Angled extensions, called fans, can be added to the top of hoarding to make climbing difficult and to reduce litter being thrown over, which may injure site workers.


Securing the Site

Hoarding should be designed to withstand heavy winds and weather conditions. Wind load should be considered when choosing materials. Clips and bolts need tamper-proof fittings on the inside. If wind loading is an issue, provide adequate bracing, following manufacturer or supplier instructions. Don’t place loads on the hoarding or fencing without re-assessing and determining stability, which includes adding mounted lights or CCTV cameras. Debris netting and signs can also create additional load, so everything has to be accounted for to make sure the hoarding and fencing is strong enough to hold it all.

Provide securable gates at access points; all gates should be the same size as the surrounding hoarding and be part of the fence.  Furthermore, access through the gates should be controlled. The gate should be securable whether open or not, and it shouldn’t have the ability to be blown shut uncontrollably in the event of strong winds. Gates should be closed when necessary - for example, in schools - or for internal security, but it shouldn’t hinder escape routes in an emergency.

Many hoarding installation and rental companies supply and install gates for pedestrian and vehicle access as well as vision panels, lighting, and access controls (like keypads). Hoarding should be routinely inspected, and repaired when necessary. Hoarding may also be modified if site requirements change.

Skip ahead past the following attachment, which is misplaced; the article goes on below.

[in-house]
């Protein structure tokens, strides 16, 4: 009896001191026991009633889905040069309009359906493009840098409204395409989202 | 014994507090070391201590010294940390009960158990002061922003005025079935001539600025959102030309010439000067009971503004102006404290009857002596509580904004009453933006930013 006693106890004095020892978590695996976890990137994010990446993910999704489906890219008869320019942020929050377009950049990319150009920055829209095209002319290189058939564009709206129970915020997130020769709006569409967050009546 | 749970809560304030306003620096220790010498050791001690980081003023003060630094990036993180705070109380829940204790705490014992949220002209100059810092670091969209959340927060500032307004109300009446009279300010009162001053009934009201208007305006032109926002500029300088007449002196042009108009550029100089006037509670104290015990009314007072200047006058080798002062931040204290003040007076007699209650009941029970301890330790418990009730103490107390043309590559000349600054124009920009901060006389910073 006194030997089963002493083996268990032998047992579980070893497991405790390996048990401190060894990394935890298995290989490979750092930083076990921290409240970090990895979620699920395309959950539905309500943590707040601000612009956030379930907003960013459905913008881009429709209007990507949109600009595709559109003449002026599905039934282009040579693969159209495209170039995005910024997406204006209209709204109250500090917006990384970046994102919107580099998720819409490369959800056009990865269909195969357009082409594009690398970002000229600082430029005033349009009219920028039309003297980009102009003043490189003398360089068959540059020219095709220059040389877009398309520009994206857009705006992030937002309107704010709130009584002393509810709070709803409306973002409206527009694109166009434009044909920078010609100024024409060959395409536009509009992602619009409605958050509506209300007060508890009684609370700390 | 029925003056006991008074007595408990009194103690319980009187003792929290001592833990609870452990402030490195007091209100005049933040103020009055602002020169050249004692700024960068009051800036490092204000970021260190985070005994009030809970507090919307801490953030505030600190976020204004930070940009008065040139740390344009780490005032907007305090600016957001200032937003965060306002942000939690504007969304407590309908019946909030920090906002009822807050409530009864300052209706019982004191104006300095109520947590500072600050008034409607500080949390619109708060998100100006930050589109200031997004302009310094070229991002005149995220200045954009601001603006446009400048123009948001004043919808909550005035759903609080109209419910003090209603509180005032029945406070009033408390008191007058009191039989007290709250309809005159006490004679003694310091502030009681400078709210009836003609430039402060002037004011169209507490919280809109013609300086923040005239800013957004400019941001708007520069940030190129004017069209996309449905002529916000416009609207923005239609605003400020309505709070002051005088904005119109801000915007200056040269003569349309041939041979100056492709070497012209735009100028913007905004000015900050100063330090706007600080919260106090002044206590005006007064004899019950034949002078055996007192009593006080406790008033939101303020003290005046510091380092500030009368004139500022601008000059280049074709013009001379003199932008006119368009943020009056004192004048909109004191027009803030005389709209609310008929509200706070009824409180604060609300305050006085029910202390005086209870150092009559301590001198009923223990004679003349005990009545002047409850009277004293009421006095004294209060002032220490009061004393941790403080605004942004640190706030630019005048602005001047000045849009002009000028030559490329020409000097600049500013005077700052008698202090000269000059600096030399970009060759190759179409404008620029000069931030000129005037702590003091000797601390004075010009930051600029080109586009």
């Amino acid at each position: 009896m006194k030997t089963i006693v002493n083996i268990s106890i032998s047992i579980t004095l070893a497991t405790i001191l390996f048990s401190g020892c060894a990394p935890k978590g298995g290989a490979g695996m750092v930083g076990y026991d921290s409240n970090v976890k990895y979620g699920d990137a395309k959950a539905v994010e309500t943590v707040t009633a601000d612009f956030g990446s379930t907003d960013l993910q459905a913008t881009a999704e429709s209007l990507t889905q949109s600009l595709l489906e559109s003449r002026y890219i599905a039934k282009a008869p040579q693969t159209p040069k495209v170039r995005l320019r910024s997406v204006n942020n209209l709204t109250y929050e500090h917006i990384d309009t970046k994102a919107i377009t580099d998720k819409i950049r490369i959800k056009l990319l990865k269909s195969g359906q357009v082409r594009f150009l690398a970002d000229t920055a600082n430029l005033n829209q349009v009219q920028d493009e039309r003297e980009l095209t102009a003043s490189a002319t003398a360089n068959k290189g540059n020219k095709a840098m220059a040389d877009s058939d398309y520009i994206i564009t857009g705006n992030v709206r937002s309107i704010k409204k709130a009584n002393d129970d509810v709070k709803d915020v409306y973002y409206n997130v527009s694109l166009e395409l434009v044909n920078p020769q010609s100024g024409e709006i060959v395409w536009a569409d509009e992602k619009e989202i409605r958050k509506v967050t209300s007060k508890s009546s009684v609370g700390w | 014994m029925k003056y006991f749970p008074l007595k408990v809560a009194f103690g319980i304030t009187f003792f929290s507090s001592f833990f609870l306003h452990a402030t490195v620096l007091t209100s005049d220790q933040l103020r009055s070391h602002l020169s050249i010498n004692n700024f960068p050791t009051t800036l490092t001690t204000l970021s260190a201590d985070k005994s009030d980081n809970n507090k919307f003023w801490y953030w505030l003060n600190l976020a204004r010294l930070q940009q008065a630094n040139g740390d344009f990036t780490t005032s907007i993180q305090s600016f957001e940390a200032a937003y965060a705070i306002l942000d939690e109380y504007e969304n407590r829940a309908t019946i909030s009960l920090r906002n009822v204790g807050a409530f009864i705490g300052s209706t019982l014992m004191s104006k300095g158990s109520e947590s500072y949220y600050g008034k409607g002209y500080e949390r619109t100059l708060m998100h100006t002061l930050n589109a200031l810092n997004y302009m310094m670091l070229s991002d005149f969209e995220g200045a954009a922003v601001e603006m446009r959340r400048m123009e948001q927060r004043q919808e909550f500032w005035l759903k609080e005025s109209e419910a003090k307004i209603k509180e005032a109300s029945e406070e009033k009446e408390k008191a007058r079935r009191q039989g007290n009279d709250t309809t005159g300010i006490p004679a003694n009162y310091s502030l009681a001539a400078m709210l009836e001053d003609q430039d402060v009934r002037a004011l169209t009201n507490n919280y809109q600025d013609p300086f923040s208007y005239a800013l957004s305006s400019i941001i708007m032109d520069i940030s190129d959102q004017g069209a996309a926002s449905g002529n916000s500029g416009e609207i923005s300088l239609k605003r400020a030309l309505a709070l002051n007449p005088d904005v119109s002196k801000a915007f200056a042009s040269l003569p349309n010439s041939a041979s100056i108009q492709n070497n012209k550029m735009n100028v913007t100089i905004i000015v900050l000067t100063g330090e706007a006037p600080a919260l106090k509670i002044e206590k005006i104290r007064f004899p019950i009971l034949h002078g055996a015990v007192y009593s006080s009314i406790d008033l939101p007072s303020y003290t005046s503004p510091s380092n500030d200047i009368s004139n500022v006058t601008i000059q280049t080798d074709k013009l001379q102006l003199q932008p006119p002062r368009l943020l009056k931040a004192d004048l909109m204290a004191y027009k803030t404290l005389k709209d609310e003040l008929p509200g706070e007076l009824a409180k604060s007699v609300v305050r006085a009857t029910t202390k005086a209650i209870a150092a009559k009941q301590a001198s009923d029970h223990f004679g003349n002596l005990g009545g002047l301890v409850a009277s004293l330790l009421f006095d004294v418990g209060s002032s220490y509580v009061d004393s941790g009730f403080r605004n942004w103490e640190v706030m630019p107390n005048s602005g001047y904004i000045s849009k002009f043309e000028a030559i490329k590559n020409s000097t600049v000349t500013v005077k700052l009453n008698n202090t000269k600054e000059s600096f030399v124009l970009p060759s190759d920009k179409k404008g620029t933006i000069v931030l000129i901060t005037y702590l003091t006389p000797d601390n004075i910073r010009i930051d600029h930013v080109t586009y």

blue construction hoarding around a building site Photo credit: indiamos via Visual hunt / CC BY-NC-SA

What Hazards Could Affect the Public?

Even if there is hoarding securing the site, sometimes falling objects can fall outside of the site boundary. It’s important to make sure objects do not fall outside of the boundary, and if you have scaffolding, then use toe boards, brick guards, and netting to prevent debris. Fans and covered walkways can cut down on these hazards too.

When there are delivery and site vehicles moving in and out of the site, ensure pedestrians cannot be hit by vehicles coming and going. During deliveries, some large vehicles may obstruct the pavement, which forces pedestrians to walk on the road where they can be hit by oncoming traffic. Do not block walkways during deliveries for more than necessary, or plan sites so that this hazard can be avoided.

When building or dismantling scaffolding and access equipment, don’t allow pedestrians to be hit.

Secure materials in compounds or away from perimeter fencing when storing and stacking goods.

Put up barriers and covers on excavations, manholes, stairwells, and open floor edges because people can be severely injured if they fall into these sites.

Other public hazards may be slipping, tripping, falling in pedestrian areas; machinery and equipment; hazardous substances; electricity; dust, noise, and vibration; and road works.


The Takeaways

Make sure everyone on site is safe themselves by wearing the correct PPE, and that all personnel and workers considers the public impact of building sites. Make sure all workers take extra care to make sure the hoarding and fencing protects the public from internal hazards and dangers. Security personnel should take extra precautions to make sure no unauthorised access to the site is granted. Make sure hoarding meets regulations - i.e. protecting the public to a reasonable measure - and is tall enough to keep people out.


Make sure your construction site workers have on the right PPE.

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Topics: Regulations